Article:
I'd be surprised if the "Windows" name made Microsoft's iPad-wannabes sell any better. iPads appeal to people who abhor complexity: Customers don't mind losing features if it makes using the machine easier -- it's the old 80-20 rule. Microsoft's Metro interface brings a whole lot of capability to the table, but it's far from simple.
The impending mass confusion about Windows RT and Windows 8 won't work in Microsoft's favor, either. In fact, it looks like the "Windows RT" name alone will draw fire and brimstone.
Consider: Mozilla and Google complain about Microsoft cutting off desktop-side browsers in Windows RT, knee-capping their browsers' abilities. Are they making the same complaint about iOS? No, of course not. Apple has never allowed other browsers a level iOS playing field. So why would Mozilla and Google expect Microsoft to allow Firefox and Chrome to do everything Internet Explorer can do? Gregg Keizer in Computerworld quotes Mozilla's chief counsel as saying, "The difference here is that Microsoft is using its Windows monopoly power in the OS market to exclude competition in the browser market."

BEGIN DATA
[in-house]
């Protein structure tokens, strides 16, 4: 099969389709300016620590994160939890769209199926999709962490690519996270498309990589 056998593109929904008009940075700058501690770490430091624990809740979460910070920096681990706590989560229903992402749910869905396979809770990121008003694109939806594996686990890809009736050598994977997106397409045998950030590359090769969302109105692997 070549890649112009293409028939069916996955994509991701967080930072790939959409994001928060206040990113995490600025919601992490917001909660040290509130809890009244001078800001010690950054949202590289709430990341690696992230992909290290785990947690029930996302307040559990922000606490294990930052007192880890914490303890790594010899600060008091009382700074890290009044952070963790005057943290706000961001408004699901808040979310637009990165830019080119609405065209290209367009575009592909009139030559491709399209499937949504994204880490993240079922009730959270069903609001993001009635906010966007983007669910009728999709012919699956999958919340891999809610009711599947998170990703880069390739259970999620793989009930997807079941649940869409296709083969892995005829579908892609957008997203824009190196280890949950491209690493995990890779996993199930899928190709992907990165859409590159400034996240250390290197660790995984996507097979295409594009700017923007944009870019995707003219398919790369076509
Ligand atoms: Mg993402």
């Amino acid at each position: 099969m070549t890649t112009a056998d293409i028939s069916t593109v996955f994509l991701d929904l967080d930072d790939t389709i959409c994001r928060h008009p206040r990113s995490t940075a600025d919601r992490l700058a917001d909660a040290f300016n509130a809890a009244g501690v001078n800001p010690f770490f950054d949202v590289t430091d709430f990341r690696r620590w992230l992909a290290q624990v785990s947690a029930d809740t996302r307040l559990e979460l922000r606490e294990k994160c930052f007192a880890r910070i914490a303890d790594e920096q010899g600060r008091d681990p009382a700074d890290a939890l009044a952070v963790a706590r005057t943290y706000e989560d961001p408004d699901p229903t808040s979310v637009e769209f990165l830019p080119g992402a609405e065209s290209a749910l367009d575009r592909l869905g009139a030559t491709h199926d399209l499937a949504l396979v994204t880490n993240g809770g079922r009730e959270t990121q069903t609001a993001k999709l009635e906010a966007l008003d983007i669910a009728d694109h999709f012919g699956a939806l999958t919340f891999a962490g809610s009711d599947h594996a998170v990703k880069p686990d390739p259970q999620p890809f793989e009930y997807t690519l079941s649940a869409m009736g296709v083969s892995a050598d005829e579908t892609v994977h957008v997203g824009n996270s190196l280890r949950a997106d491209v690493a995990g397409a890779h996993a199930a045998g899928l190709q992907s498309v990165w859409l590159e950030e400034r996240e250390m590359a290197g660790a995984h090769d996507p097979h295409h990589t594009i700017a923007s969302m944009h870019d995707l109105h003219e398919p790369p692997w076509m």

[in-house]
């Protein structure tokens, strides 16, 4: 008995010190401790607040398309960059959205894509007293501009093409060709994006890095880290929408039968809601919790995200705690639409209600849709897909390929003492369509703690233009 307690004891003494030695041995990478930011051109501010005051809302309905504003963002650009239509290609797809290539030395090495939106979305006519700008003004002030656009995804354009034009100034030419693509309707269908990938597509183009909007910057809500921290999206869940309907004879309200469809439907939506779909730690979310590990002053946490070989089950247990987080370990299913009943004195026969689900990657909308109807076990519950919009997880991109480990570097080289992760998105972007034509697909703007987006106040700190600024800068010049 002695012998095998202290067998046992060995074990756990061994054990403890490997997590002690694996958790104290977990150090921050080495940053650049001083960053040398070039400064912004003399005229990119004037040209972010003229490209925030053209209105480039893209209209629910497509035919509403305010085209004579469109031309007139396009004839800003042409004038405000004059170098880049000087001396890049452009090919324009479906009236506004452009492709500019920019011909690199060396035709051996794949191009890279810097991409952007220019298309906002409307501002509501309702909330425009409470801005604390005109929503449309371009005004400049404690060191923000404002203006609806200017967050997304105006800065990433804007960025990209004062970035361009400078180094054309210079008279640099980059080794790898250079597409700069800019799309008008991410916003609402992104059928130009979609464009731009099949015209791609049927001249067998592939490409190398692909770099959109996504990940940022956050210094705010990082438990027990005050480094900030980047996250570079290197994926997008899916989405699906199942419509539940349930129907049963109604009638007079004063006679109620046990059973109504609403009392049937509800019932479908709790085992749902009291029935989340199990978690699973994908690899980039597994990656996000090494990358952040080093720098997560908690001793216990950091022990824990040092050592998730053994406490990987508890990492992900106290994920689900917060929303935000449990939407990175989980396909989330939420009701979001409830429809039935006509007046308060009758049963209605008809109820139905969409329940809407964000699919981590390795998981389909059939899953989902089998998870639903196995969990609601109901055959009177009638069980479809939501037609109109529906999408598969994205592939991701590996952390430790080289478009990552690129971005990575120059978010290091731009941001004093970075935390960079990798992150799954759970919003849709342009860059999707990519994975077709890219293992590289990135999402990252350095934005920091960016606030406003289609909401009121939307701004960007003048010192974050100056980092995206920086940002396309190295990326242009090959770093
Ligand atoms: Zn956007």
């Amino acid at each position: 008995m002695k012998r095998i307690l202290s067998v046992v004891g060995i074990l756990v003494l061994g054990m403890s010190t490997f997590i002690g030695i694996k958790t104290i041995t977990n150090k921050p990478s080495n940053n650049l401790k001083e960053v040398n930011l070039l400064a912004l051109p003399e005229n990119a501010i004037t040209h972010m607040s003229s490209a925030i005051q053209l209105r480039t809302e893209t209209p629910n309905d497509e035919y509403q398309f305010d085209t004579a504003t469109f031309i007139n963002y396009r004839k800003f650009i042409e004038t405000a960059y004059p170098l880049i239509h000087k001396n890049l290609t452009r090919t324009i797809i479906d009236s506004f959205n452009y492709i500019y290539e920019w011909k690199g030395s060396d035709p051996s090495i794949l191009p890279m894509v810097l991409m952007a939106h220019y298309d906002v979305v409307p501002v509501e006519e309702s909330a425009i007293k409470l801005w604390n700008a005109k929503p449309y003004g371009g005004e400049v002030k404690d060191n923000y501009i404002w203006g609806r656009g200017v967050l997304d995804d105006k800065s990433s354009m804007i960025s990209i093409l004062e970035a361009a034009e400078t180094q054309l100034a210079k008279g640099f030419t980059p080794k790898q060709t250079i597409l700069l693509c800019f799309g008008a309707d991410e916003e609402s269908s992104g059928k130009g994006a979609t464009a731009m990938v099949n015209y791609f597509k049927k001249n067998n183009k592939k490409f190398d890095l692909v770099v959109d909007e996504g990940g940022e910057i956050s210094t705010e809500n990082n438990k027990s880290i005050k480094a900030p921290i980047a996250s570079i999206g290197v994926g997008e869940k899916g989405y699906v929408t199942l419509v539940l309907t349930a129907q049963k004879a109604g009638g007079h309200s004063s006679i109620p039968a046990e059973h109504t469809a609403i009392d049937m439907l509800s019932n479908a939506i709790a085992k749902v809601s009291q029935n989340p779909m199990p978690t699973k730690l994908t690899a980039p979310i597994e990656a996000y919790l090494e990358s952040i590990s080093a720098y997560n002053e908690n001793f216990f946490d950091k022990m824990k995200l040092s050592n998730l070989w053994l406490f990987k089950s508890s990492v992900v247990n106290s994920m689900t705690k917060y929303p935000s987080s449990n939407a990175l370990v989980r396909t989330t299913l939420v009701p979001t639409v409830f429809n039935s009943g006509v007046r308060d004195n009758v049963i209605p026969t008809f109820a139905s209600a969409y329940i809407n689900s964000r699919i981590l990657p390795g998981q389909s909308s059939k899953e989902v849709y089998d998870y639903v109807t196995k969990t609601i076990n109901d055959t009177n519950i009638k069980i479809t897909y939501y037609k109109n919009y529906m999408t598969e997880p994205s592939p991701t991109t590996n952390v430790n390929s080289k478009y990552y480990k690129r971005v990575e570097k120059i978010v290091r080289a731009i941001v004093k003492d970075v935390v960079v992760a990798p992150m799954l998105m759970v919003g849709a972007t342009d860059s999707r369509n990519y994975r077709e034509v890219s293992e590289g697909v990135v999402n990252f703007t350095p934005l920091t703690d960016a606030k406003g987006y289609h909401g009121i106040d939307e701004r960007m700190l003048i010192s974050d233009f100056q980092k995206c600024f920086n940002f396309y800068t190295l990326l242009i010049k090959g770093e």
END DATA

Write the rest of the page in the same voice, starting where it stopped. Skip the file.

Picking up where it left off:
That's a powerful argument -- made much more powerful by the name "Windows RT." If Microsoft had a desktop OS called, oh, Windows 8, and a tablet/phone OS called, oh, BathOS, would Mozilla and Google's argument ring so true? Would a Senate Judiciary Committee be gearing up to investigate a BathOS antitrust allegation?
Microsoft has made a lot of hay on the "Windows" brand over the years. It's made a lot of enemies, too, particularly among bewildered consumers and nontechie businesspeople.
Perhaps it's time to give the name a break.
This story, "Has 'Windows' become a liability to Microsoft's mobile future?," was originally published at InfoWorld.com. Get the first word on what the important tech news really means with the InfoWorld Tech Watch blog. For the latest developments in business technology news, follow InfoWorld.com on Twitter.